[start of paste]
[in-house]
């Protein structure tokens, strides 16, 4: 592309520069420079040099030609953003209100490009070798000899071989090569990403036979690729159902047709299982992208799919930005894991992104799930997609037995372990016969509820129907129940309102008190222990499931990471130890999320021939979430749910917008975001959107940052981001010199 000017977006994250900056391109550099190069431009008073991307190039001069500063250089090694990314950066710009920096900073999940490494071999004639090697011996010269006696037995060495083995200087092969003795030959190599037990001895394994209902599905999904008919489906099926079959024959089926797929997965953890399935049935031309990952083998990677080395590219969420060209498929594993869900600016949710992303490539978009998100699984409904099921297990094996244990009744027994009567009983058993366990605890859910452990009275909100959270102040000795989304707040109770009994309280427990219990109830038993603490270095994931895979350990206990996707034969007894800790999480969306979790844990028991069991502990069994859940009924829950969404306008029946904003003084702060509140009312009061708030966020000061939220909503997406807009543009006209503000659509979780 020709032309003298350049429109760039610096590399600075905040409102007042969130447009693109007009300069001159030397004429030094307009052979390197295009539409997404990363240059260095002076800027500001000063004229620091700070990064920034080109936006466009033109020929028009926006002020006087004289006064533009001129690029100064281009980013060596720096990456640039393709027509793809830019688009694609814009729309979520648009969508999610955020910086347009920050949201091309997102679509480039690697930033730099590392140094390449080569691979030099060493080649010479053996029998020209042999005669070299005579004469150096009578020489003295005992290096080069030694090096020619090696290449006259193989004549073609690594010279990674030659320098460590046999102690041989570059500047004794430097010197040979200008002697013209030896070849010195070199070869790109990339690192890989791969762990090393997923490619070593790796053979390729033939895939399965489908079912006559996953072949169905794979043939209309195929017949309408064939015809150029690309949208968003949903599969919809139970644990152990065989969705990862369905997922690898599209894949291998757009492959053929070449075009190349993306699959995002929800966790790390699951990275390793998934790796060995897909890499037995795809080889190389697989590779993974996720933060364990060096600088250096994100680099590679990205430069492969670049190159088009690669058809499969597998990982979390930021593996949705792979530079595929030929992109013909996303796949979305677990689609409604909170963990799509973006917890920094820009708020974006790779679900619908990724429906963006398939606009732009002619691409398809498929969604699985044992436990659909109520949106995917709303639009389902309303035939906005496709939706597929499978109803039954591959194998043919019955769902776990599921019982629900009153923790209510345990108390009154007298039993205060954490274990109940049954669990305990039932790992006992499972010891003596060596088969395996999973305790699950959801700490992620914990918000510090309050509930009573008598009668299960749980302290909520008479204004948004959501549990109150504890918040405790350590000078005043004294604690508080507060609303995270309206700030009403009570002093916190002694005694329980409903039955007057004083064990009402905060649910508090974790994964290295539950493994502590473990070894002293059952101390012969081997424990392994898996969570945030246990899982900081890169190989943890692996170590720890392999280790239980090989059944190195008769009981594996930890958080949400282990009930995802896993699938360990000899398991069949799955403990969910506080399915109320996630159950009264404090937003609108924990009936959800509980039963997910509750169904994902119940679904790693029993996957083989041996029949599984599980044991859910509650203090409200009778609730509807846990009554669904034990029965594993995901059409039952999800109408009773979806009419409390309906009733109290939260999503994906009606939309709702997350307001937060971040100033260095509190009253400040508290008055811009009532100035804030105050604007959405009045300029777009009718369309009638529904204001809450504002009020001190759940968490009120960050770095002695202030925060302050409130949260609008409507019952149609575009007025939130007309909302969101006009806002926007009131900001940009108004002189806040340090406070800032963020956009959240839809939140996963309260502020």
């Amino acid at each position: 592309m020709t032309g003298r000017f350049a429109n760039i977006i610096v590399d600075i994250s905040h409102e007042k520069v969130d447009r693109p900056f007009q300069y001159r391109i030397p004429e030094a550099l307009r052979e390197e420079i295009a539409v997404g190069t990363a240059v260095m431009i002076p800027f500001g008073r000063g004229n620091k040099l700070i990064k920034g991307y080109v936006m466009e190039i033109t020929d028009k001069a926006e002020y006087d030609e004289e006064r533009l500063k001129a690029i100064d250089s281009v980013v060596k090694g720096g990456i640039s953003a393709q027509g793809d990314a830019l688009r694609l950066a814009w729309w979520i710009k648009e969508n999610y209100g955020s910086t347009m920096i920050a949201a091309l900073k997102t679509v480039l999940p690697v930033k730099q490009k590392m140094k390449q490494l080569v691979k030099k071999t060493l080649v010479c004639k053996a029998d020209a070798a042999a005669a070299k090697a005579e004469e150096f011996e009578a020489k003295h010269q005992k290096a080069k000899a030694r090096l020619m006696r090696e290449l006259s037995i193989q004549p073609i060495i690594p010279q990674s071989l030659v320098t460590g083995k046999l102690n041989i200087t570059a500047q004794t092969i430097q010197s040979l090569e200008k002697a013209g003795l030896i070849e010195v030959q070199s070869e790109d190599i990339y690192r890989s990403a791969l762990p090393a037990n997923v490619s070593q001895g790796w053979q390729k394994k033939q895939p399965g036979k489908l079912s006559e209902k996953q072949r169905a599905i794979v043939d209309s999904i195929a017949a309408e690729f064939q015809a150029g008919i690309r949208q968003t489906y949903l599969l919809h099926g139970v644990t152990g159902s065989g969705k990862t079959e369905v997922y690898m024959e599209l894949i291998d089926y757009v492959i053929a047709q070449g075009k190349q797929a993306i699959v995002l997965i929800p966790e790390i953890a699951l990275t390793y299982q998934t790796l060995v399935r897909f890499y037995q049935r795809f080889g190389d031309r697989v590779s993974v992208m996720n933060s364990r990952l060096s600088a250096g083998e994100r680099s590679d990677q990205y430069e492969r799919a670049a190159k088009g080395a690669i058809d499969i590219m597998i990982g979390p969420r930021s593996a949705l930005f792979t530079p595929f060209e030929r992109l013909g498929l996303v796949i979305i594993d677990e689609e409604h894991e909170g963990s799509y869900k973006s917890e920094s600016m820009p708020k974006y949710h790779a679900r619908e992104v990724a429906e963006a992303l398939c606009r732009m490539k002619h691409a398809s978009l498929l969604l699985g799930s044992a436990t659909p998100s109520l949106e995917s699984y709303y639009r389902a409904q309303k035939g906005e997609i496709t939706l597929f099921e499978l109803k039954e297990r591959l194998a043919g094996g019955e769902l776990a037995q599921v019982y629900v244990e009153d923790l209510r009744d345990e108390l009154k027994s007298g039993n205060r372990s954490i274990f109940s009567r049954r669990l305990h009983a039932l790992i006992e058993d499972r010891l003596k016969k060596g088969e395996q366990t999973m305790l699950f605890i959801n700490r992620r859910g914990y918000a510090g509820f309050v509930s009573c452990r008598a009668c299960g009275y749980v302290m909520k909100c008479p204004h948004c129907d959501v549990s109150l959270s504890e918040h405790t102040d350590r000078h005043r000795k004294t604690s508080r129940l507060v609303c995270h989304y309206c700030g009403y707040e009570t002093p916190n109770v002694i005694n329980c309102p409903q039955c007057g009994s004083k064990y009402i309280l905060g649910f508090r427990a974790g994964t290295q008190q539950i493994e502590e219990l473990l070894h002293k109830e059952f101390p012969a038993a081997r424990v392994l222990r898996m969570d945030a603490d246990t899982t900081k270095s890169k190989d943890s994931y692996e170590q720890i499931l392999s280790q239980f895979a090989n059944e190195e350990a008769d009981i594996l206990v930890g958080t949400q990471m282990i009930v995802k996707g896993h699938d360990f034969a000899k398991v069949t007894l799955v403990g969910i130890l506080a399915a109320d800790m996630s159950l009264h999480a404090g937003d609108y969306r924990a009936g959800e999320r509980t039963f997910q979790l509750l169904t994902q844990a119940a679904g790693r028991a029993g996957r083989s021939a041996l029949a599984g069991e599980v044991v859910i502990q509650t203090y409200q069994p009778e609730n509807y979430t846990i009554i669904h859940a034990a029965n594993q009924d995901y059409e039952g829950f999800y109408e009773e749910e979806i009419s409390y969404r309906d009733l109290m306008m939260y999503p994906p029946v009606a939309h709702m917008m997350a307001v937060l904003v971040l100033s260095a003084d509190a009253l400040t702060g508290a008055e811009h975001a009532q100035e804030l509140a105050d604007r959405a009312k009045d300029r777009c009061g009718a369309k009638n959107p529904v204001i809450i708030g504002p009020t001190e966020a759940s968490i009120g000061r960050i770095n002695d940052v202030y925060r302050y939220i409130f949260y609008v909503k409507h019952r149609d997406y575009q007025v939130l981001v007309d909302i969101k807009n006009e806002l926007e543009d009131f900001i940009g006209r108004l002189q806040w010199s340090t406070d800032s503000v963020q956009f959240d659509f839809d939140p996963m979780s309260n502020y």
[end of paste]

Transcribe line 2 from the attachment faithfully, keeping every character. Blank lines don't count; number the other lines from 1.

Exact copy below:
């Protein structure tokens, strides 16, 4: 592309520069420079040099030609953003209100490009070798000899071989090569990403036979690729159902047709299982992208799919930005894991992104799930997609037995372990016969509820129907129940309102008190222990499931990471130890999320021939979430749910917008975001959107940052981001010199 000017977006994250900056391109550099190069431009008073991307190039001069500063250089090694990314950066710009920096900073999940490494071999004639090697011996010269006696037995060495083995200087092969003795030959190599037990001895394994209902599905999904008919489906099926079959024959089926797929997965953890399935049935031309990952083998990677080395590219969420060209498929594993869900600016949710992303490539978009998100699984409904099921297990094996244990009744027994009567009983058993366990605890859910452990009275909100959270102040000795989304707040109770009994309280427990219990109830038993603490270095994931895979350990206990996707034969007894800790999480969306979790844990028991069991502990069994859940009924829950969404306008029946904003003084702060509140009312009061708030966020000061939220909503997406807009543009006209503000659509979780 020709032309003298350049429109760039610096590399600075905040409102007042969130447009693109007009300069001159030397004429030094307009052979390197295009539409997404990363240059260095002076800027500001000063004229620091700070990064920034080109936006466009033109020929028009926006002020006087004289006064533009001129690029100064281009980013060596720096990456640039393709027509793809830019688009694609814009729309979520648009969508999610955020910086347009920050949201091309997102679509480039690697930033730099590392140094390449080569691979030099060493080649010479053996029998020209042999005669070299005579004469150096009578020489003295005992290096080069030694090096020619090696290449006259193989004549073609690594010279990674030659320098460590046999102690041989570059500047004794430097010197040979200008002697013209030896070849010195070199070869790109990339690192890989791969762990090393997923490619070593790796053979390729033939895939399965489908079912006559996953072949169905794979043939209309195929017949309408064939015809150029690309949208968003949903599969919809139970644990152990065989969705990862369905997922690898599209894949291998757009492959053929070449075009190349993306699959995002929800966790790390699951990275390793998934790796060995897909890499037995795809080889190389697989590779993974996720933060364990060096600088250096994100680099590679990205430069492969670049190159088009690669058809499969597998990982979390930021593996949705792979530079595929030929992109013909996303796949979305677990689609409604909170963990799509973006917890920094820009708020974006790779679900619908990724429906963006398939606009732009002619691409398809498929969604699985044992436990659909109520949106995917709303639009389902309303035939906005496709939706597929499978109803039954591959194998043919019955769902776990599921019982629900009153923790209510345990108390009154007298039993205060954490274990109940049954669990305990039932790992006992499972010891003596060596088969395996999973305790699950959801700490992620914990918000510090309050509930009573008598009668299960749980302290909520008479204004948004959501549990109150504890918040405790350590000078005043004294604690508080507060609303995270309206700030009403009570002093916190002694005694329980409903039955007057004083064990009402905060649910508090974790994964290295539950493994502590473990070894002293059952101390012969081997424990392994898996969570945030246990899982900081890169190989943890692996170590720890392999280790239980090989059944190195008769009981594996930890958080949400282990009930995802896993699938360990000899398991069949799955403990969910506080399915109320996630159950009264404090937003609108924990009936959800509980039963997910509750169904994902119940679904790693029993996957083989041996029949599984599980044991859910509650203090409200009778609730509807846990009554669904034990029965594993995901059409039952999800109408009773979806009419409390309906009733109290939260999503994906009606939309709702997350307001937060971040100033260095509190009253400040508290008055811009009532100035804030105050604007959405009045300029777009009718369309009638529904204001809450504002009020001190759940968490009120960050770095002695202030925060302050409130949260609008409507019952149609575009007025939130007309909302969101006009806002926007009131900001940009108004002189806040340090406070800032963020956009959240839809939140996963309260502020």